“I ended up filming in this orphanage. It wasn’t an orphanage the way you might picture one in the west. It was a concrete block with no electricity or amenities,” he says.
“While I was there a toddler crawled toward me. I meditate a lot and I heard this voice -- he’s your son.”
At first O'Callaghan laughed at the idea. “I told myself he’s brown, he’s smelly, he’s sick. If I ever have a child I never imagined he would look like this,” he says.
“Then I noticed he had a little birthmark near his left eye that looked like Ireland. I had never seen one like that before. If you start to perceive the world as magical it starts to become magical. In reality I wasn’t ready to become a dad, but who is?”
O'Callaghan's epic struggle to adopt and nurse this Ugandan child back to health ranks among the most selfless and heroic tales you will ever hear. O'Callaghan decided to become the hero for this kid that he had always wanted to find for himself.
But when he told Irish people (and his own family) about his plans they were very comfortable telling him off.
“Who do you think you are? Angelina f***ing Jolie?; my mother asked me. They mentioned Madonna. None of them would take me seriously,” O’Callaghan says.
“When I told them I had met this little boy who I felt was my son they said crazy things, whatever came into their heads. I didn’t take it personally. I know what people say is generally a reflection of themselves.”
When the Irish media heard about his adoption and then the one man play that tells the story, quite a few of them called him up with opening questions like this: “So, you met the birth father – what did he say when you told him you’re gay?”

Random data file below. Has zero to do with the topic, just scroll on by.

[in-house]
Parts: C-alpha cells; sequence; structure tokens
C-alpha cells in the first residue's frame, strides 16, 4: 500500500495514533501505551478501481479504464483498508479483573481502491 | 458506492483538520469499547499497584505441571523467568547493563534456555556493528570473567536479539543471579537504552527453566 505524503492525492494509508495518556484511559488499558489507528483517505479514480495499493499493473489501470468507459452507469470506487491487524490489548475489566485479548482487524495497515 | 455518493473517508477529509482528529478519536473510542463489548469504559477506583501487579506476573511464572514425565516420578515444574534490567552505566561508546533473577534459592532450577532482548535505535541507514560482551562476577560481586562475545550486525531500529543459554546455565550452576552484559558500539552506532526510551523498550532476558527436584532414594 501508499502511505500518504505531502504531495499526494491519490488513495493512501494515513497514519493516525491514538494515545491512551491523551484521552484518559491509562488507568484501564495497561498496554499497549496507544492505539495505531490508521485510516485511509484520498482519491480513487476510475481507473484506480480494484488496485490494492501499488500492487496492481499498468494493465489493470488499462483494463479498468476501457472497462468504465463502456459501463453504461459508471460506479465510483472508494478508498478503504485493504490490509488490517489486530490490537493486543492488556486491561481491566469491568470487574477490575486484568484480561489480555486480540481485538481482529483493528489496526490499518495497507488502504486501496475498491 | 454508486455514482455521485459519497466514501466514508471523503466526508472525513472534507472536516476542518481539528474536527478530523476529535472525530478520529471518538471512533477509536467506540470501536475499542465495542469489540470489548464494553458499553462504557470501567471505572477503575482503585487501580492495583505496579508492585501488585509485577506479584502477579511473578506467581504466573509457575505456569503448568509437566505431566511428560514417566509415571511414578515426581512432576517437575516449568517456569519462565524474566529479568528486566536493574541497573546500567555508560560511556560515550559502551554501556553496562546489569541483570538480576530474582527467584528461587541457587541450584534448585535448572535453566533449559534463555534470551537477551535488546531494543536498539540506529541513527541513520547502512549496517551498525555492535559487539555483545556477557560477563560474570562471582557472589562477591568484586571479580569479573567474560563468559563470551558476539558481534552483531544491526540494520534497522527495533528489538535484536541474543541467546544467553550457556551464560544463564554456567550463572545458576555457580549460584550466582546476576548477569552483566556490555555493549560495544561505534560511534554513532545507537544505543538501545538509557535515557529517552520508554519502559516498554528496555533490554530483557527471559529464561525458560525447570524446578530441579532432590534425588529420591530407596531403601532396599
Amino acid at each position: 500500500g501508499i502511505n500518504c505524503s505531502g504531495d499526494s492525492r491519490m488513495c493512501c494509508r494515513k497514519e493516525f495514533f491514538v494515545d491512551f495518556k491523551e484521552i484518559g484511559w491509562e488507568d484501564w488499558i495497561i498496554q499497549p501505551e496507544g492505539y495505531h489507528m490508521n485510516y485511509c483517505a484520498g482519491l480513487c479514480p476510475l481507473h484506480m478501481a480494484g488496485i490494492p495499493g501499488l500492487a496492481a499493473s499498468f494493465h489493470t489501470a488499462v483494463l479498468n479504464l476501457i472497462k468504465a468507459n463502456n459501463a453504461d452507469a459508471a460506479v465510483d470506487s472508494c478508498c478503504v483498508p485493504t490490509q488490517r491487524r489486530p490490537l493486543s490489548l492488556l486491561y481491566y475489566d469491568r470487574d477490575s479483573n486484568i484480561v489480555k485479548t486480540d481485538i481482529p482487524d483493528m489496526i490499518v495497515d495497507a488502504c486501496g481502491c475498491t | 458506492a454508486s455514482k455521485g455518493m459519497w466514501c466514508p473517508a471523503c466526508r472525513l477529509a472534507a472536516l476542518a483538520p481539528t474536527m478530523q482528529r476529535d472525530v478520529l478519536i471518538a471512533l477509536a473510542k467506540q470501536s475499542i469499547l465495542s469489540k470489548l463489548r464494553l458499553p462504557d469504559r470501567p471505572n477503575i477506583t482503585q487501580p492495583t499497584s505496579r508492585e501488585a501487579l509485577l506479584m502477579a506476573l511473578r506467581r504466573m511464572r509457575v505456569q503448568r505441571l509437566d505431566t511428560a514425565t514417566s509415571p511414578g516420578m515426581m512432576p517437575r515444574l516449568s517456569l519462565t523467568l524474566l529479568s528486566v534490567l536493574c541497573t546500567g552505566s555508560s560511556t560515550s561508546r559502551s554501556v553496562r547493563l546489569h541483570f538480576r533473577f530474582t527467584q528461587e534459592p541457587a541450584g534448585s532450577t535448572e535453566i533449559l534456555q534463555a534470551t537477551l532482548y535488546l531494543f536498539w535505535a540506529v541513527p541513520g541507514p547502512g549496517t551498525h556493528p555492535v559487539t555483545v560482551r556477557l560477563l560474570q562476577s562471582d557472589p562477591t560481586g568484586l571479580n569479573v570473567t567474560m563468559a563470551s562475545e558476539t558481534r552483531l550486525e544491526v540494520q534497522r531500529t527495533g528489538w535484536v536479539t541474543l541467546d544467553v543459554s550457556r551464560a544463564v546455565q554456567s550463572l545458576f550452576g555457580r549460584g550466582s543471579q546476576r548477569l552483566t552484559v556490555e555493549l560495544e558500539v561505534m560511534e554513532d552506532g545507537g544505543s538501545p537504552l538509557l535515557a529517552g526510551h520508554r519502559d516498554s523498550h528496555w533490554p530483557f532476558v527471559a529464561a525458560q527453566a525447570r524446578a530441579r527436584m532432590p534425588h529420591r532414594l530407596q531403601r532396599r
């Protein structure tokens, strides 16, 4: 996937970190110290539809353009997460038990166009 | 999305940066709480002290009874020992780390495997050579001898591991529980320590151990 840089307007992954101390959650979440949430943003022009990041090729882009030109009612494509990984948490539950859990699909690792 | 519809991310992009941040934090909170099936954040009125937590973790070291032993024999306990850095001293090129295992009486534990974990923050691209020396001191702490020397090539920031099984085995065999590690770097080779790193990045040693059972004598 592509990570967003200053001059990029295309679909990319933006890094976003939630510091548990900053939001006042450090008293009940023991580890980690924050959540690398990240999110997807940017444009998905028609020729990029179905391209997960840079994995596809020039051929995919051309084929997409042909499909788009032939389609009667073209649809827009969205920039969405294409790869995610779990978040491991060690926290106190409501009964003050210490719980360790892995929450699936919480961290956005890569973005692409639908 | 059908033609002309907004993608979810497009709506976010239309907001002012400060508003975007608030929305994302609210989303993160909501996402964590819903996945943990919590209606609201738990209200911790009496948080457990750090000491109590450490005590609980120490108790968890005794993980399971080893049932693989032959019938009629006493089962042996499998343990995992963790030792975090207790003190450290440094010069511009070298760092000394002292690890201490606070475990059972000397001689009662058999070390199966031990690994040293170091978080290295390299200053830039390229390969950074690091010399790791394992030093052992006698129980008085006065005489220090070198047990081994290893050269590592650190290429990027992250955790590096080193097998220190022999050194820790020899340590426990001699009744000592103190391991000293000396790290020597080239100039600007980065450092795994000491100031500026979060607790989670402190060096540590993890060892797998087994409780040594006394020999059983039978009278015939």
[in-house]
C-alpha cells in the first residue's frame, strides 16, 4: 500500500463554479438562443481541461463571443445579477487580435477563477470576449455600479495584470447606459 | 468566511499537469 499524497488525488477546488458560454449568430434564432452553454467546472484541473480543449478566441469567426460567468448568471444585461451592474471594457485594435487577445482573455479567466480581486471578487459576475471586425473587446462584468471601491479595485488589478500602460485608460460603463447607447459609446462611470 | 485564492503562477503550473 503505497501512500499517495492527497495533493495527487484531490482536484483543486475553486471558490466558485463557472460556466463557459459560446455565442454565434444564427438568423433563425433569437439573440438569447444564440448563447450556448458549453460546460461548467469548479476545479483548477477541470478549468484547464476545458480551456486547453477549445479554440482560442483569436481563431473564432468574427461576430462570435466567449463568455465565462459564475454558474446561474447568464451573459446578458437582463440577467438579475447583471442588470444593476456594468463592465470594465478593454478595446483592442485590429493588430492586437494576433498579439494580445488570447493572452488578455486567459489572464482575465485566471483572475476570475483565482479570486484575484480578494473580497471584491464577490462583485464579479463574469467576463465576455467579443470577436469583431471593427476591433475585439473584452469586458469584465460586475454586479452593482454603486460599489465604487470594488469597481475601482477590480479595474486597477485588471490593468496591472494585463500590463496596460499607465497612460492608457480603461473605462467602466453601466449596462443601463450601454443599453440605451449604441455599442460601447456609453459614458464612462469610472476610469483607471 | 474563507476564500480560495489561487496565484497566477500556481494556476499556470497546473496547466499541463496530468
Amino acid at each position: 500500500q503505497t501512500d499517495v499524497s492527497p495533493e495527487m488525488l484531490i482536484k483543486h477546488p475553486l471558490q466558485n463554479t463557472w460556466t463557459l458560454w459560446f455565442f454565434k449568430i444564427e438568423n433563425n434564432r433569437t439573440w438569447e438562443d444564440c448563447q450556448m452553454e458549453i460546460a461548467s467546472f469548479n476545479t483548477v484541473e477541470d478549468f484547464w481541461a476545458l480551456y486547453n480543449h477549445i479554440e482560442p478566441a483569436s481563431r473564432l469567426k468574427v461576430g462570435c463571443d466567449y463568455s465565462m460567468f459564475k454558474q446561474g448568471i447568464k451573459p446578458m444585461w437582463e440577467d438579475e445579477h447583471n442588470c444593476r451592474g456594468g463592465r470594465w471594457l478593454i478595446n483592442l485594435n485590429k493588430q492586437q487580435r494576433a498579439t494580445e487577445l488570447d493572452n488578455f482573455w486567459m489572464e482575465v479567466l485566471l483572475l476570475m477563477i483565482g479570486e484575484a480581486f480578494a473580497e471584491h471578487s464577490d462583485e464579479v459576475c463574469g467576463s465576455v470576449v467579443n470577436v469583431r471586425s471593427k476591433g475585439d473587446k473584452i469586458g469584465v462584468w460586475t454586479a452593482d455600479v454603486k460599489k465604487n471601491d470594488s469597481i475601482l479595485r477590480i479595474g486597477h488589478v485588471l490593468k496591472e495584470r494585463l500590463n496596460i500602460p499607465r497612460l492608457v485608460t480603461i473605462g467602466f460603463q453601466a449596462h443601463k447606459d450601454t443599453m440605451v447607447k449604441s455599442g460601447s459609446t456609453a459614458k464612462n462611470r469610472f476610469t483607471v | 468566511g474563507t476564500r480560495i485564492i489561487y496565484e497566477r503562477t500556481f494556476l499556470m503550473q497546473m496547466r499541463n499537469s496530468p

Sensationalism was the first item on their menu. Common decency was dead last.
“I was ready to end these interviews. My son's birth father was sick with AIDS and hadn’t seen him for three years,” O’Callaghan says.
“We met in a hut in the middle of nowhere. He didn’t speak English. I wanted to save the kid’s life. My play is about how love can save somebody, and how in the process he saved me.”
In deciding to adopt the boy he would eventually call Odin, after the Norse god of wisdom, for the first time O'Callaghan was following his own heart.
“As far back as going to university I was doing what people wanted me to do. This was the first time I was doing what I felt I should do,” he says.
“I stopped listening to people who weren’t in favor and I didn’t have any doubts. It wasn’t a choice anymore. The alternative was that he might die. It became about saving someone’s life. I was going to do it.”
Some groused that he was a privileged white man who had impulsively decided to adopt a little brown kid, but no one really saw what the commitment actually entailed.
“All of a sudden I was raising him and dealing with him. It became all about raising him,” O’Callaghan says.
Back in LA people would follow them in the supermarket, fascinated to see that a little brown kid had a white dad. They would ask him if they could buy Odin chocolate or give him a hug. Others would ask where the child’s mother was.
“They felt like they could say whatever they wanted to me,” says O'Callaghan. “Why not accept that we were a little family?”
“What was I supposed to say anyway?” he wondered. “His mom’s dead? In front of the little kid? I wasn’t trying to be an activist. My concern was to get him out of Uganda. It’s actually a beautiful thing to adopt. These kids do well whether their parents are gay or straight.”
Now Odin is thriving, O'Callaghan says. Everyone who meets him is in awe of him.
“I have a terrific therapy practice in Los Angles. I see clients two days a week and it’s been a beautiful journey,” he says.
“Work just comes to me now. Acting wise, I rarely audition. So the key message is to follow your heart to success.
“We all have our own path. I didn’t have the confidence in Ireland to do that, but I do now. My son owns who he is, that’s a gift I didn’t have growing up.
“Maybe he’ll go back to Uganda with it, or maybe he’ll chose to stay here in the U.S. I’ll support him whatever his decision is.”
(Who’s Your Daddy? is playing at the Irish Repertory Theatre until May 12. For tickets and showtimes visit www.irishrep.org.)